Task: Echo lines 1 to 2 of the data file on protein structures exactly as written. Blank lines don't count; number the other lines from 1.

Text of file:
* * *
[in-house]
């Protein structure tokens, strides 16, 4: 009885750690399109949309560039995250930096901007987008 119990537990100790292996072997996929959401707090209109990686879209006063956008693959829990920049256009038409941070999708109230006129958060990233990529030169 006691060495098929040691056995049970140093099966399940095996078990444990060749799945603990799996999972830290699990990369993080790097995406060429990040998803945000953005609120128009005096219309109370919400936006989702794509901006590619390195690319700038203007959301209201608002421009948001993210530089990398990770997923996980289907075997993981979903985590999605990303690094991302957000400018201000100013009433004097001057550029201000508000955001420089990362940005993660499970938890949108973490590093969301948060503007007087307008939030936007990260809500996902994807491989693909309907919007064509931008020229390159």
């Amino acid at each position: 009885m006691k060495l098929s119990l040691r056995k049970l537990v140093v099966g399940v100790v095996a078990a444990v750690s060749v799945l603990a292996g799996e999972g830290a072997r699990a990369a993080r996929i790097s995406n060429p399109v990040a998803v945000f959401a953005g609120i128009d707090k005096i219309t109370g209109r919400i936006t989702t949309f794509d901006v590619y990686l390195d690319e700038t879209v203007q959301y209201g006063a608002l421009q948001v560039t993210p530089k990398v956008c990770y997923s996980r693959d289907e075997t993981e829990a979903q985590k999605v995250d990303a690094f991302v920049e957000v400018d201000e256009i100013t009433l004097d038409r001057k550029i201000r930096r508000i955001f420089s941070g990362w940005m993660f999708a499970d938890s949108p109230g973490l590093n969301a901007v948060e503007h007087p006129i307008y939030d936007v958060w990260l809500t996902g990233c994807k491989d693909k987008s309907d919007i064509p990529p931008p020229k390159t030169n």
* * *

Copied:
[in-house]
């Protein structure tokens, strides 16, 4: 009885750690399109949309560039995250930096901007987008 119990537990100790292996072997996929959401707090209109990686879209006063956008693959829990920049256009038409941070999708109230006129958060990233990529030169 006691060495098929040691056995049970140093099966399940095996078990444990060749799945603990799996999972830290699990990369993080790097995406060429990040998803945000953005609120128009005096219309109370919400936006989702794509901006590619390195690319700038203007959301209201608002421009948001993210530089990398990770997923996980289907075997993981979903985590999605990303690094991302957000400018201000100013009433004097001057550029201000508000955001420089990362940005993660499970938890949108973490590093969301948060503007007087307008939030936007990260809500996902994807491989693909309907919007064509931008020229390159």